The North American Securities Administrators Association (NASAA), the entity that lobbies on behalf of state and provincial regulators, is “urging the Securities and Exchange Commission (SEC) not to move forward with its proposal to expand access to high-risk private securities offerings to individual investors.” NASAA expresses its concern that seniors may be at risk “without additional investor protections and oversight.”
Currently, the definition of an accredited investor is based on a wealth metric. Individual investors that earn over $200,000 a year or have more than $1 million in net worth (beyond a primary residence) qualify to participate in exempt securities offerings widely utilized by early-stage firms. For a married couple, the salary threshold is $300,000 a year.
Last year, as part of a sweeping review of the exempt offering ecosystem, the SEC submitted a proposal to allow sophisticated individuals to qualify as accredited investors. While specific details remain pending, the rule change may open up private securities offerings to a wider audience of individuals.
NASAA is of the opinion that the SEC’s move to amend the rule “falls short” fearing individuals may fall prey to unscrupulous issuers or simply may not comprehend the risk.
“The proposal is a deregulatory effort that is singularly focused on expanding the private markets while showing little regard for its potential adverse effects on retail investors and the public markets,” wrote Christopher W. Gerold, NASAA President and Chief of the New Jersey Bureau of Securities. “The Commission should not move forward with the proposal as currently presented.”
Gerold said the SEC’s proposal as drafted “widely misses the mark” in its proposed treatment of individual investors.
NASAA recommended that the Commission should gather data on private offerings to individual investors to better understand the types of companies and investors that reasonably should be dealing with one another.
NASAA also requested that the wealth metrics are increased to make it more difficult for individuals to qualify.
“It is implausible that 16 million American households currently have both the financial sophistication and the capacity to bear the kinds of investment losses that courts and prior Commissions have considered essential prerequisites for participation in private offerings,” Gerold claimed.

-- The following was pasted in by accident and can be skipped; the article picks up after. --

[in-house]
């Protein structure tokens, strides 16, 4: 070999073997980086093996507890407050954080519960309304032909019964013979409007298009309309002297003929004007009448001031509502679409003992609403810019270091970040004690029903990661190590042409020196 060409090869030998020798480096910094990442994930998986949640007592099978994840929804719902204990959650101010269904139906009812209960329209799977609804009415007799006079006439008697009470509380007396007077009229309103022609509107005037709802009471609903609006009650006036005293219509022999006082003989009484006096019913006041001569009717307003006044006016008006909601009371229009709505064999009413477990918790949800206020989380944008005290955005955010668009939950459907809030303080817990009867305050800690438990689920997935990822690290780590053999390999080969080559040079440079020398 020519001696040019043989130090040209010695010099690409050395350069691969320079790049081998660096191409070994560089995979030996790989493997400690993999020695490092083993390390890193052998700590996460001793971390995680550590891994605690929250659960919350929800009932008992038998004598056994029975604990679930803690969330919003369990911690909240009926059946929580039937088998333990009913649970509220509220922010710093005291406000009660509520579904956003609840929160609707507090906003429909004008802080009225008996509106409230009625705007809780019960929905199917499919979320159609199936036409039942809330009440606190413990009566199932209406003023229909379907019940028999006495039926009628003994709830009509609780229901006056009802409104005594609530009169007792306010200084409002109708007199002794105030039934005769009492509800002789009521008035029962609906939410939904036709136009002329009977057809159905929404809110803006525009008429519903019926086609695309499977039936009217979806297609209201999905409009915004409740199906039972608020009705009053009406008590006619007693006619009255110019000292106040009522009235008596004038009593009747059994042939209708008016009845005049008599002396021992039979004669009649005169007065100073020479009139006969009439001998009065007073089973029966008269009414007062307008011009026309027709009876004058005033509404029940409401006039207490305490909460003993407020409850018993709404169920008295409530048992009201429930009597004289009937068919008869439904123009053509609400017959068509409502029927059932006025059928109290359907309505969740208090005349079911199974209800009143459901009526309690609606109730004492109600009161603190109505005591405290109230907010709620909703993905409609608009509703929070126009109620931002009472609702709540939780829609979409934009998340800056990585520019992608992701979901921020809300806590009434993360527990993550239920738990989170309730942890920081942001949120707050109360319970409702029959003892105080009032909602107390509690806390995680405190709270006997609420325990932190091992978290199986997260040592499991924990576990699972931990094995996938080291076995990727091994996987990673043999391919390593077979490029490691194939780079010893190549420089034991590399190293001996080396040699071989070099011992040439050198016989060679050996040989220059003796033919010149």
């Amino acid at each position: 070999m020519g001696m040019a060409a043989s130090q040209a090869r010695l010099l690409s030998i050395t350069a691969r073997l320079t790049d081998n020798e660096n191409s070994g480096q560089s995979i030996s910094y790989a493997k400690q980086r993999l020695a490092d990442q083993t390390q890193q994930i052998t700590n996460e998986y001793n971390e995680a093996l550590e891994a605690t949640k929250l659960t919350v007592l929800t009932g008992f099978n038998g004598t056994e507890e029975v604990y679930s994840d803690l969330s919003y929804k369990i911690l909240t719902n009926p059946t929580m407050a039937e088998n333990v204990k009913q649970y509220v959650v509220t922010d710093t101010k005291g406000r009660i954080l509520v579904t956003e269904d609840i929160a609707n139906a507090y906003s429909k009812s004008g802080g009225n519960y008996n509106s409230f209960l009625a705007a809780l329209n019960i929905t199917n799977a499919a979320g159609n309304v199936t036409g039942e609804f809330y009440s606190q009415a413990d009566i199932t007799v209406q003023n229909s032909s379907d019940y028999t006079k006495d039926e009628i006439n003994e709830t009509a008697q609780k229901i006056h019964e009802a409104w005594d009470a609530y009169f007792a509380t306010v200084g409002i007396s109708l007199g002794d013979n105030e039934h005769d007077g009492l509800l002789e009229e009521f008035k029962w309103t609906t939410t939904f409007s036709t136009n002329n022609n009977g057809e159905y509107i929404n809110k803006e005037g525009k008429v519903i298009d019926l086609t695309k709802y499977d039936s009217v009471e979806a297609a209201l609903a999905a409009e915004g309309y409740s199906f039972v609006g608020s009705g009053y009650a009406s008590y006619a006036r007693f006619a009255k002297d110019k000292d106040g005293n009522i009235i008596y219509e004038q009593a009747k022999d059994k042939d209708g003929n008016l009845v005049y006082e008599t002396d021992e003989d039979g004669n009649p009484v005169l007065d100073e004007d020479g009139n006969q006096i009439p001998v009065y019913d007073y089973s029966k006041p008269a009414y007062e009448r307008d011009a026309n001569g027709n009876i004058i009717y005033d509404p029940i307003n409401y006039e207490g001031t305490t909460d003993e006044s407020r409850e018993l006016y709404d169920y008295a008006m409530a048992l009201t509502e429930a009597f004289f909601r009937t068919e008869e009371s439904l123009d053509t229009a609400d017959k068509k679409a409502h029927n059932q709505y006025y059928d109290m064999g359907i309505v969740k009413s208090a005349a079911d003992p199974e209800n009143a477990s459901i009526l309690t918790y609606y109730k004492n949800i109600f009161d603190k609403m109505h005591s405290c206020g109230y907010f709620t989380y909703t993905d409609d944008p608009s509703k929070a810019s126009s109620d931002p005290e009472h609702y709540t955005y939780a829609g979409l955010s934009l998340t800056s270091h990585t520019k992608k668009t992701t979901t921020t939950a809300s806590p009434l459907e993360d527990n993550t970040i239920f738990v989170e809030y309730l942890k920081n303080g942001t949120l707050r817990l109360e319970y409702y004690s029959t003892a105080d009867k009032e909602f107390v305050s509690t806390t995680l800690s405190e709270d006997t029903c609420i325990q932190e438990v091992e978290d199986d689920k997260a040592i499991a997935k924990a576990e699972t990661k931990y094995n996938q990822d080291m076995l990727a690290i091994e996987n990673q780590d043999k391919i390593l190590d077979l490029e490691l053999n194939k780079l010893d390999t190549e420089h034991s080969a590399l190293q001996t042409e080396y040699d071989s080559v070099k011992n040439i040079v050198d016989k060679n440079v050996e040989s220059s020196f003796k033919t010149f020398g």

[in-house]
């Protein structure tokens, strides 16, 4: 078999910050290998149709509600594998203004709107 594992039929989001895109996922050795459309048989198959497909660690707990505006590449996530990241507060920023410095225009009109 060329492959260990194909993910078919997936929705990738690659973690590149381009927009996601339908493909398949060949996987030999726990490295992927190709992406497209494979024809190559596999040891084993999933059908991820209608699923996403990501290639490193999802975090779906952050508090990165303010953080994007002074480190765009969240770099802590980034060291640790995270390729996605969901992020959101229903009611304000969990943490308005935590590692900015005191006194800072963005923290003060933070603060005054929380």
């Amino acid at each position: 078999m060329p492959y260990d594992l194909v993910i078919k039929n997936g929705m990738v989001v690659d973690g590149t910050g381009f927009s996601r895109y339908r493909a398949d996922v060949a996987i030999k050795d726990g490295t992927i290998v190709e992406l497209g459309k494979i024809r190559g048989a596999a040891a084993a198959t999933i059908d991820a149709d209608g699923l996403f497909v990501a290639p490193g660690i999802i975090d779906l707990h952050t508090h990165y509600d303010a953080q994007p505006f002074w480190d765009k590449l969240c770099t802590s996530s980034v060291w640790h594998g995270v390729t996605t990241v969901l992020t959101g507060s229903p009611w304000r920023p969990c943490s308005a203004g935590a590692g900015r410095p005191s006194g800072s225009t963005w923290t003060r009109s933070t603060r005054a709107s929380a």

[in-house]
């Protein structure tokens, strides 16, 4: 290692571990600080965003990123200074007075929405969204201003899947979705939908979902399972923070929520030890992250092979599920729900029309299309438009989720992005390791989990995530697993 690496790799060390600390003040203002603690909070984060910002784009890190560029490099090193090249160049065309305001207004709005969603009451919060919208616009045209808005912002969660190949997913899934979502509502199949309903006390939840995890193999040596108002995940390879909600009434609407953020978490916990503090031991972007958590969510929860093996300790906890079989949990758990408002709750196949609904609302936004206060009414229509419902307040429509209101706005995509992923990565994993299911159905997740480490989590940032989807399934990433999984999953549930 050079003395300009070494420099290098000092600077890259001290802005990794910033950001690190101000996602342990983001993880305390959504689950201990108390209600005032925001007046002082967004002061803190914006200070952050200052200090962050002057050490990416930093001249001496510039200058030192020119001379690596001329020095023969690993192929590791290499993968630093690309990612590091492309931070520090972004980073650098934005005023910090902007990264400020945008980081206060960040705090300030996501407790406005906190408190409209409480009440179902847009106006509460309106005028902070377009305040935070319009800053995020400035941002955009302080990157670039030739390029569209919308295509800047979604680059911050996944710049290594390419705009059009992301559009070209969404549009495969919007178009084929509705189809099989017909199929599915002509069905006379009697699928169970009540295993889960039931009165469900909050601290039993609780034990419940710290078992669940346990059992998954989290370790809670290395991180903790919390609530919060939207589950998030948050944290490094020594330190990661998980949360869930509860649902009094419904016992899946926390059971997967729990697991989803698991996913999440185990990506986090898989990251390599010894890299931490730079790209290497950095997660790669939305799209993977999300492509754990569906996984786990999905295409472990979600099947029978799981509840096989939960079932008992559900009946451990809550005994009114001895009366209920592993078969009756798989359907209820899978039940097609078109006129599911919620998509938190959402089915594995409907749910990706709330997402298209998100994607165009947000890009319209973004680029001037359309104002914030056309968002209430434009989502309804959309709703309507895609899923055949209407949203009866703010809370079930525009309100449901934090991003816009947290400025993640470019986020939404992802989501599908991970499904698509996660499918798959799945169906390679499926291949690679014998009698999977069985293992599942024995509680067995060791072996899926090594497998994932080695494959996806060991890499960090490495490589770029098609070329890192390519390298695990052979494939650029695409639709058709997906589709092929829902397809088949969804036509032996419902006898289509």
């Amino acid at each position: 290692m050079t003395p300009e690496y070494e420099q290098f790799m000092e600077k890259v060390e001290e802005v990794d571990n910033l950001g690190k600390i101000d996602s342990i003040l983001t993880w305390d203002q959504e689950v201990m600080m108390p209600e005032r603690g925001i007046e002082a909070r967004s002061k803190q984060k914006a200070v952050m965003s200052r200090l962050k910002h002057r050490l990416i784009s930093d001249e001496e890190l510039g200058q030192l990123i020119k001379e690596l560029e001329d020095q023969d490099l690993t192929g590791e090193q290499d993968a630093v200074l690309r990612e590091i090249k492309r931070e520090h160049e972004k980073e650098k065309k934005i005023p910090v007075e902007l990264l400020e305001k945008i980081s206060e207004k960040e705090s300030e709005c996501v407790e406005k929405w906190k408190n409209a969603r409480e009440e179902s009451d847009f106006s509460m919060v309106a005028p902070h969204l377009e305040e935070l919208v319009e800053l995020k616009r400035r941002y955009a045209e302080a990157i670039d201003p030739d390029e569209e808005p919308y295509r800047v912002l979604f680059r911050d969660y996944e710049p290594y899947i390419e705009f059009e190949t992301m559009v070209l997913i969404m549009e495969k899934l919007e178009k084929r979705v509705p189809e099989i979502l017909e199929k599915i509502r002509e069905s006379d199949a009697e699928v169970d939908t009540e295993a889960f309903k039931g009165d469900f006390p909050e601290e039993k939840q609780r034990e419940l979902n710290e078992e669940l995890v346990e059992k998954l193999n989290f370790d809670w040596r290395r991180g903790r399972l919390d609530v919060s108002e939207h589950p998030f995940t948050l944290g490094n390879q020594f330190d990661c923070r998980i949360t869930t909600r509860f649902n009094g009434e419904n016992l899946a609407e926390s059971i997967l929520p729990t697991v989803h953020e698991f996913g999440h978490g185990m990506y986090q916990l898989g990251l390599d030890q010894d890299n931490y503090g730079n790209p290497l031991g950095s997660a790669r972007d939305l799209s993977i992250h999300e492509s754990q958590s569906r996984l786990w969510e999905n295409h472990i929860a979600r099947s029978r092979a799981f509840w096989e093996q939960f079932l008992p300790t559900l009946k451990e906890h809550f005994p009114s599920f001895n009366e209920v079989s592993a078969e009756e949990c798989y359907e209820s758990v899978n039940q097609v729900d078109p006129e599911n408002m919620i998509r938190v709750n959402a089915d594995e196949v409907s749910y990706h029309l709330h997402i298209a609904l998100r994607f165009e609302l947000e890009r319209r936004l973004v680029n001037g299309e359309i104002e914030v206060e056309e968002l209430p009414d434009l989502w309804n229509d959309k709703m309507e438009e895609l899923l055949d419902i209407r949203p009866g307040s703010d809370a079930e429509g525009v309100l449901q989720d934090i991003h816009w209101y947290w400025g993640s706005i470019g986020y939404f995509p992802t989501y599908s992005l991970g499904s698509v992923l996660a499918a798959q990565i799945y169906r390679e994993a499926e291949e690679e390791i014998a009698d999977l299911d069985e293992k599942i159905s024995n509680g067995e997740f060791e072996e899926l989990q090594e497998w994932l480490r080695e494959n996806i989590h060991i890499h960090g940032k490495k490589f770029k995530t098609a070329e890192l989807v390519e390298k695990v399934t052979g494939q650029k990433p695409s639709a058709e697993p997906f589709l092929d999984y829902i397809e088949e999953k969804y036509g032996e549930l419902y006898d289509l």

NASAA said that many elderly Americans should not be exposed to” illiquid, high-risk private offerings.”
NASAA said the current standards are “feeble.”
While NASAA is advocating against democratizing the definition of an accredited investor many individuals following the discussion believe that a sophistication qualification is needed. A change in the rule may empower individuals to choose whether or not they may invest in a private offering. Sophisticated individuals, such as young securities attorneys or MBAs, that clearly comprehend risk and markets, may gain access to these opportunities.
Over the years, public markets have diminished in the number of issuers as the onslaught of a rule upon regulation approach for reporting companies have compelled issuers to avoid public markets as long as possible. Today, the most promising firms try to stay private as long as possible. Once they are compelled to go public much of the capital gain may have already been swept up by venture capitalists and other wealthy individuals. In brief, some people see an initial public offering more as an exit than an investment opportunity.
SEC Chairman Jay Clayton has frequently stated his goal to make public markets better while providing more access to smaller investors to private markets.
SEC Commissioner Hester Peirce has called the current rule an “offensive concept lurking in our securities law.” Commissioner Peirce believes it is a core American value that we are all created equal and it is the government’s goal to secure these rights – not to remove them.
NASAA’s letter is embedded below.